The hand waving is, indeed, being kept to a minimum, at least from me. I always cite my sources.AllenM wrote: ↑08 Dec 2019 00:28I see that the hand waving is being kept to a minimum here. The British Target Force or T-Force had a number of predetermined targets as it entered formerly German held countries and into Germany itself. This included "Japanese intelligence targets." (T-Force by Sean Longden, pg. 47). "For these early operations it was highlighted that Japanese intelligence targets were of 'vital importance.' All follow-up investigations were to be handled by staff appointed by SHAEF. It was also stated that all Japanese persons were to be detained, with officers being told to test anyone with a request to say 'Hullo' as it was noted that the Japanese are physically incapable of of pronouncing the letter 'I' and will therefore say "Hurro". The footnote given cites National Archives WO171/3865.
Did the Germans do any work related to atomic fusion? It appears some work was done.
Kernfusion und Kernwaffenentwicklung: Fusionsforschung in Deutschland bis 1945 von Rolf-Günter Hauk
Interesting tidbit there regarding the British T-Force. I had no idea they might be going after Japanese attache officers, spies, and other personnel in Nazi Germany as it crumbled. I know that at least one prominent Japanese official, Imperial Japanese Navy Commander Yoshiro Fujimura, escaped to Switzerland as the Allies closed in on Berlin. There is at least one MAGIC intercept of a Japanese radio signal sent from neutral Stockholm, Sweden, in which a Japanese attache officer or officers claims that some kind of German nuclear weapons were used against the Russians on the Eastern Front in 1943. Did the Brits also get wind of this, and is that why they sent the T-Force looking for Japanese nationals in Germany during the last days of the Third Reich? Given that the British were regularly reading top secret German radio traffic with ULTRA, why would they attach such importance to hunting down the relative handful of Japanese who were still in Germany in the spring of 1945? What did they think the Japanese might know that the British were not already aware of through ULTRA?
Yes, German atomic R&D during WWII was most often pursuing concepts, experiments, and prototypes which we would term "thermonuclear weapons" in the present day. This tendency to favor fusion was evident in the postwar work of both Ronald Richter in Argentina and Friedwardt Winterberg, late of the University of Nevada-Reno and formerly the PhD student of Werner Heisenberg.
https://www.quora.com/How-close-did-Naz ... iam-Pellas
Perhaps the biggest benefit of the German approach was the significantly smaller size of most of their bombs or warheads. (A notable exception being the Rugen Island event in October, 1944---though I have reason to believe that the weapon tested at that time and place utilized a very different technology.) Along with this, particularly if they went with an immediate ancestor of Winterberg's "Third Way / Mini-Nuke" ideas, was the fact that such weapons would need dramatically smaller amounts of fissile material and possibly none at all (meaning that even U-238 can in theory be detonated with this method). The explosive yield of this type of bomb would be very small as such things go, but they would nevertheless be a kind of thermonuclear explosive device. Winterberg was brought to the US as part of Operation Paperclip in 1955---I didn't know until just now that that effort continued post-WWII. The possibility that Nazi Germany was pursuing weaponry related to Winterberg's concepts is one reason I don't discount the various stories and eyewitness accounts of test detonations of Nazi nukes---nor the possibility that the transfer of this technology to Japan might have enabled them to build a similar weapon at war's end.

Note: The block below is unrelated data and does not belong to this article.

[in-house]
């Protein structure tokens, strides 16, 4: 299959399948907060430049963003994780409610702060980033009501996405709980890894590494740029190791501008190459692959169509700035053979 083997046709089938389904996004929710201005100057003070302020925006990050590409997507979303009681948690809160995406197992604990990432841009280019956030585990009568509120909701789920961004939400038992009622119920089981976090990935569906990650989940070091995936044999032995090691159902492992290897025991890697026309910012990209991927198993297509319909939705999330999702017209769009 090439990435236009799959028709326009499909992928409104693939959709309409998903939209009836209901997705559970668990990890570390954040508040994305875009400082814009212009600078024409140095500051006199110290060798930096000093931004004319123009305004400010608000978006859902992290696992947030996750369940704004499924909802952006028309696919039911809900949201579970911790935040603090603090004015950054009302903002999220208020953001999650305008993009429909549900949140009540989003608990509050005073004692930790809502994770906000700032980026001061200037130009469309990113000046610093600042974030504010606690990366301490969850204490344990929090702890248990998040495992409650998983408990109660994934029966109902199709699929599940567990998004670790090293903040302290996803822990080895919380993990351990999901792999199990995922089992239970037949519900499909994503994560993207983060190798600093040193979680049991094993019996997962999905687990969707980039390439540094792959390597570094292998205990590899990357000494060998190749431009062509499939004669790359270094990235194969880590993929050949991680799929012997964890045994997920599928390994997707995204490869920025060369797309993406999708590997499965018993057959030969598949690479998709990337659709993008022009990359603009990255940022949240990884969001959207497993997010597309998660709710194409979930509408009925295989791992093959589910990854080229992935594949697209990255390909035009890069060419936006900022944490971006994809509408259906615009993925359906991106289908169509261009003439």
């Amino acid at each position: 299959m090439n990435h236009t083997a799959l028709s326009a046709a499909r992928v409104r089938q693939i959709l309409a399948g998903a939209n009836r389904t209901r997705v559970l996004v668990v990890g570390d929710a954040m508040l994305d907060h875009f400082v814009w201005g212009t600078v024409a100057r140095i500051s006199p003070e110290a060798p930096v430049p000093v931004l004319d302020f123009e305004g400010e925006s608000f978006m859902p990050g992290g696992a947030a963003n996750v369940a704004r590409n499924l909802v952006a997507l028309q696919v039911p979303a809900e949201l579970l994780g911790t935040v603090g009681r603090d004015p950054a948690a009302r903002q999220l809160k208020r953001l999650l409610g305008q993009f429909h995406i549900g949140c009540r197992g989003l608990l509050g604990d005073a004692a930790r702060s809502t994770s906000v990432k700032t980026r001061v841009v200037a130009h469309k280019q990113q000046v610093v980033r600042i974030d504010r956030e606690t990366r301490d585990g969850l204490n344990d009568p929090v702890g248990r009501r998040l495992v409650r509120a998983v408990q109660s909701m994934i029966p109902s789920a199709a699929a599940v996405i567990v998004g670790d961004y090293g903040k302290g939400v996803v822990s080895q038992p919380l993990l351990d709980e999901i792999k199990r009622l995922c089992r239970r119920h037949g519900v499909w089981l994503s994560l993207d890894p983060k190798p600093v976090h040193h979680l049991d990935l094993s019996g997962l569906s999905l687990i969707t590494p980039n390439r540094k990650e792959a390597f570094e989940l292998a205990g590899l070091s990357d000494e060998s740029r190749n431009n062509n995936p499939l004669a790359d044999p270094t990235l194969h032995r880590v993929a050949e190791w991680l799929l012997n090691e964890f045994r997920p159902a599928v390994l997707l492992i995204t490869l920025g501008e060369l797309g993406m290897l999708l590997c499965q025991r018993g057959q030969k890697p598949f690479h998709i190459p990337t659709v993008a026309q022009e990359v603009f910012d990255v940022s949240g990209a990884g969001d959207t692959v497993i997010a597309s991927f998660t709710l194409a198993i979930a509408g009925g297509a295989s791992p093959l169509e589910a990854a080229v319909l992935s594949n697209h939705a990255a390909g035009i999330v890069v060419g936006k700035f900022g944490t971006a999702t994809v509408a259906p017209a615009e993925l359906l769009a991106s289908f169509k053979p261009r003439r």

Along these lines is a statement given to Wilcox by Tony Toluba, a former CIA analyst and expert on North Korea. This was in 2005, when the "Six Party Talks" designed to rein in North Korea's nuclear weapons were underway. Toluba told Wilcox he had a document in his possession which stated that 3,000 German troops had been sent to Korea (the Hungnam-Chongjin area) in late 1944. Given how hard-pressed and short of troops Nazi Germany was by that point in the war, this was quite an extraordinary transfer of personnel. Unfortunately Toluba did not provide a copy of the document to Wilcox while he was doing the research and writing for the Third Edition of Japan's Secret War. But that's what he claimed. (It's on page 232.) If true, this is one of the strongest indicators that has yet come to light of cross-pollination between the nuclear weapons programs of Nazi Germany and Imperial Japan.
That said, the majority of the fragmentary documentation which has emerged to this point seems to indicate with a fair amount of consistency that the main thrust of Japanese nuclear weapon R&D was---irony of ironies---very much along the same lines as the basic but powerful atomic fission bombs being pursued in the US in the Manhattan Project. In other words, Japan was hit by very much the same kind of weapon she was attempting to build and use against the United States.